Go over the stile and turn right down the road to Eggleston Bridge.
Eggleston Bridge probably dates from the 15th Century. It was rebuilt in the middle of the 17th Century and again in 1983/84 when the parapets were partly rebuilt. An important feature of the bridge is a large central pier with its triangular-plan cutwaters on both faces rising to form pedestrian boys.
Cross the bridge and turn immediately right to cross a ladder stile. Follow the tarmac road for ½ a mile, with open fields on your right and the trees of Great Wood on your left, until you come to a gate across the road, just before a concrete building. Your route takes you over a ladder stile on the left in front of the gate and up a flight of steps into the wood.
(Before climbing up through the wood, you may wish to see the outfall of the ‘Kielder Tunnel’ which lies through a gate and just beyond the concrete building. The tunnel was built in 1980/81 to transfer water between the rivers Tyne, Wear and Tees).
At the top of the steps, follow the path right through an area which in spring and early summer has a lovely display of wild flowers. The path continues upwards towards the left to reach more steps which were built by volunteers to mark the Jubilee of the Ramblers Association in 1985. The steps end just beyond a small stream which cascades down the cliff face to your right.
On reaching the small gate in the stone wall, go through this and bear slightly left across the field, past a spring to a stile in the stone wall ahead. Once over the stile, head diagonally left up the slope of the next filed to a gate in the corner. Go through the gate (waterlogged area beyond), aim to the left of the farm buildings of East Barnley Farm up ahead. Ignore the tracks leading off to the left, and aim for the telegraph pole and then onto a field gate in the wall beyond. Go through the gate and bear right across the filed to the steep sided Raygill Beck on the far side (just before a gate in the boundary wall). Cross the stile next to the gate and bear right across the marshy ground to a stile in the wire fence. Go over this and bear left up the slope to another stile in the stone wall. In the next filed you join a clear track - alongside a fence - follow this and enjoy the view of Teesdale and Baldersdale to your right. Go through the gate and continue along the next field edge to another gate. (Here you can make a diversion by going through the gate and following the field edge round to the right to Percy Myre Rock). Percy Myre Rock is reached through a stile at the top of the field. According to Legend this is the site where the last of the Fitzhugh’s, medieval Lords of Cotherstone Castle fell to his death. From the viewpoint you can see the flat topped hills of Goldsborough and Shaklesbrough in the distance beyond Baldersdale. Return to the main route by the same stile and turn left and retrace your steps to the main path by the stream.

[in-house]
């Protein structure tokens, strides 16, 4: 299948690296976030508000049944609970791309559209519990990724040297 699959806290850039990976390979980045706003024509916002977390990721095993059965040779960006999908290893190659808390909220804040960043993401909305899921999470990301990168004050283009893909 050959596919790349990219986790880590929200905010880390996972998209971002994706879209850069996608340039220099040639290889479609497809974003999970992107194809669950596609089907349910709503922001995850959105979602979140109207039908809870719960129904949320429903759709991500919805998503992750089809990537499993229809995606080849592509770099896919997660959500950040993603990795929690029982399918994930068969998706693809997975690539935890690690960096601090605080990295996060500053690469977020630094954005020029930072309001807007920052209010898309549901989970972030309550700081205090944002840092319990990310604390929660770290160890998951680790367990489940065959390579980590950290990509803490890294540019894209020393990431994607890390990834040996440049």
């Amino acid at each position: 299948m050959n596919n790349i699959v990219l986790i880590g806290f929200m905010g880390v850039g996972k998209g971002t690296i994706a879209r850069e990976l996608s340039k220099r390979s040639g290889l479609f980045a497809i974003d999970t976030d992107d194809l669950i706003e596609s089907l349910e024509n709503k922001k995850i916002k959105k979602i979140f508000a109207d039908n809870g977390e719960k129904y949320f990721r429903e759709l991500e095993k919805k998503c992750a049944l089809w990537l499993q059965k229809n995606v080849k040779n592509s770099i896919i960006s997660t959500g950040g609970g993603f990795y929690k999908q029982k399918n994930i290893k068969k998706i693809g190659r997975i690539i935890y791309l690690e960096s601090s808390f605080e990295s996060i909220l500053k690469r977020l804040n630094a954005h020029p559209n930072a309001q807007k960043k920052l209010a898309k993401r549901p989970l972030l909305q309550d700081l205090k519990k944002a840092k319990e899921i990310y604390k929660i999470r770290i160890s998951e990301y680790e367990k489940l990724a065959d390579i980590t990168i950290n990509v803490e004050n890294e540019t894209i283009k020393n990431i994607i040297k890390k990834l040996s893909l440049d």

The main route continues through the field, with a small stream on your left – which you soon cross, just past a large rock known locally as the ‘Wishing Stone’ . Once over the stream – DO NOT CLIMB THE BANK AHEAD, go through the stile in a stone wall on your right and follow a narrow path along the top of the wooden gorge. With a stone wall on your left continue and cross the stile. Go diagonally across the field and down to a gate and track to the caravan site. Aim for the right hand wall of the toilet block ahead to reach a stile next to a gate and track which leads down through the trees. Once through the trees bear right through the gorse and head for the footbridge across the River Tees. Cross this and turn left to retrace your steps to the Fox and Hounds in Cotherstone.
Route information provided by DCC.
- Distance: 5-10 Miles
- Grade: Moderate
- Theme: Family Friendly
- Theme: Rivers / Reservoirs